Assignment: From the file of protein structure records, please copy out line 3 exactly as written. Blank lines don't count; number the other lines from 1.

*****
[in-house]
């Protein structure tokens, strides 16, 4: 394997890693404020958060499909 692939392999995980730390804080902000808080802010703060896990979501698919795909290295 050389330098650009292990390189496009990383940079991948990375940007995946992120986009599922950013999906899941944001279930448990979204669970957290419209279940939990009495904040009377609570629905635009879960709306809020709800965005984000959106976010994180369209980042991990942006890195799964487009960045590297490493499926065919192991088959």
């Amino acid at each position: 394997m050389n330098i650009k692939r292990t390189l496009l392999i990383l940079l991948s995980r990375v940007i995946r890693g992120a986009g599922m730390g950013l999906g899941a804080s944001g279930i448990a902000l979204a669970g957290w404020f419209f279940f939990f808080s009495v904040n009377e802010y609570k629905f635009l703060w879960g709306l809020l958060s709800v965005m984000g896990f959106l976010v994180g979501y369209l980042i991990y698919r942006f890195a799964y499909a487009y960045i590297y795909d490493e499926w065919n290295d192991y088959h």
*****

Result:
């Amino acid at each position: 394997m050389n330098i650009k692939r292990t390189l496009l392999i990383l940079l991948s995980r990375v940007i995946r890693g992120a986009g599922m730390g950013l999906g899941a804080s944001g279930i448990a902000l979204a669970g957290w404020f419209f279940f939990f808080s009495v904040n009377e802010y609570k629905f635009l703060w879960g709306l809020l958060s709800v965005m984000g896990f959106l976010v994180g979501y369209l980042i991990y698919r942006f890195a799964y499909a487009y960045i590297y795909d490493e499926w065919n290295d192991y088959h």